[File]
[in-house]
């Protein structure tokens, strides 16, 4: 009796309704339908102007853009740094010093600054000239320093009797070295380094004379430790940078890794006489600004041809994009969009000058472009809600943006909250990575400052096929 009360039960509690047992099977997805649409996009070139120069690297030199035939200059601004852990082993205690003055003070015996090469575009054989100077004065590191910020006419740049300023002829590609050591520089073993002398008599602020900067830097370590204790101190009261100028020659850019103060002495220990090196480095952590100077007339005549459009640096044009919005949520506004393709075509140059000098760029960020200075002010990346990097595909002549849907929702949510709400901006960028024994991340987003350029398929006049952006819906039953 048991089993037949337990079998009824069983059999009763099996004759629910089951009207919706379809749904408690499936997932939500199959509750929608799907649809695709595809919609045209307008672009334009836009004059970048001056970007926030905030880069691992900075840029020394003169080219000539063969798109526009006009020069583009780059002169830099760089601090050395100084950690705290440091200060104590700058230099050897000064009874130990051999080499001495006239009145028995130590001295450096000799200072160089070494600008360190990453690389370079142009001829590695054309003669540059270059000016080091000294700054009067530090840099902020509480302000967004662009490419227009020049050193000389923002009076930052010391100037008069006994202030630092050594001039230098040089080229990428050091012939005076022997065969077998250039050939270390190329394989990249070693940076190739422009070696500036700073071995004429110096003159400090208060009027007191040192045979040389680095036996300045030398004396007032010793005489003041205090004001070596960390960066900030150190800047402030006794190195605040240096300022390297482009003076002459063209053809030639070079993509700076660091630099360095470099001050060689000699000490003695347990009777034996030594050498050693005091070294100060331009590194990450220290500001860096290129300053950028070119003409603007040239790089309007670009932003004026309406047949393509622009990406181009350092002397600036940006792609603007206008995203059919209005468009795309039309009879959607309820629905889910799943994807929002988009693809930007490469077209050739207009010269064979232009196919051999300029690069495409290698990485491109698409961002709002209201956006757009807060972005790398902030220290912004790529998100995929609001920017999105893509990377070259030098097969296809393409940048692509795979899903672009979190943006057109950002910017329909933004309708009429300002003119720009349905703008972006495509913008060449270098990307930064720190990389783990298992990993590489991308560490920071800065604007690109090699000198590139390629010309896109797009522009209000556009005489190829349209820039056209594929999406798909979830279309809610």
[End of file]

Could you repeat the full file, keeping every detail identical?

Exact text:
[in-house]
């Protein structure tokens, strides 16, 4: 009796309704339908102007853009740094010093600054000239320093009797070295380094004379430790940078890794006489600004041809994009969009000058472009809600943006909250990575400052096929 009360039960509690047992099977997805649409996009070139120069690297030199035939200059601004852990082993205690003055003070015996090469575009054989100077004065590191910020006419740049300023002829590609050591520089073993002398008599602020900067830097370590204790101190009261100028020659850019103060002495220990090196480095952590100077007339005549459009640096044009919005949520506004393709075509140059000098760029960020200075002010990346990097595909002549849907929702949510709400901006960028024994991340987003350029398929006049952006819906039953 048991089993037949337990079998009824069983059999009763099996004759629910089951009207919706379809749904408690499936997932939500199959509750929608799907649809695709595809919609045209307008672009334009836009004059970048001056970007926030905030880069691992900075840029020394003169080219000539063969798109526009006009020069583009780059002169830099760089601090050395100084950690705290440091200060104590700058230099050897000064009874130990051999080499001495006239009145028995130590001295450096000799200072160089070494600008360190990453690389370079142009001829590695054309003669540059270059000016080091000294700054009067530090840099902020509480302000967004662009490419227009020049050193000389923002009076930052010391100037008069006994202030630092050594001039230098040089080229990428050091012939005076022997065969077998250039050939270390190329394989990249070693940076190739422009070696500036700073071995004429110096003159400090208060009027007191040192045979040389680095036996300045030398004396007032010793005489003041205090004001070596960390960066900030150190800047402030006794190195605040240096300022390297482009003076002459063209053809030639070079993509700076660091630099360095470099001050060689000699000490003695347990009777034996030594050498050693005091070294100060331009590194990450220290500001860096290129300053950028070119003409603007040239790089309007670009932003004026309406047949393509622009990406181009350092002397600036940006792609603007206008995203059919209005468009795309039309009879959607309820629905889910799943994807929002988009693809930007490469077209050739207009010269064979232009196919051999300029690069495409290698990485491109698409961002709002209201956006757009807060972005790398902030220290912004790529998100995929609001920017999105893509990377070259030098097969296809393409940048692509795979899903672009979190943006057109950002910017329909933004309708009429300002003119720009349905703008972006495509913008060449270098990307930064720190990389783990298992990993590489991308560490920071800065604007690109090699000198590139390629010309896109797009522009209000556009005489190829349209820039056209594929999406798909979830279309809610």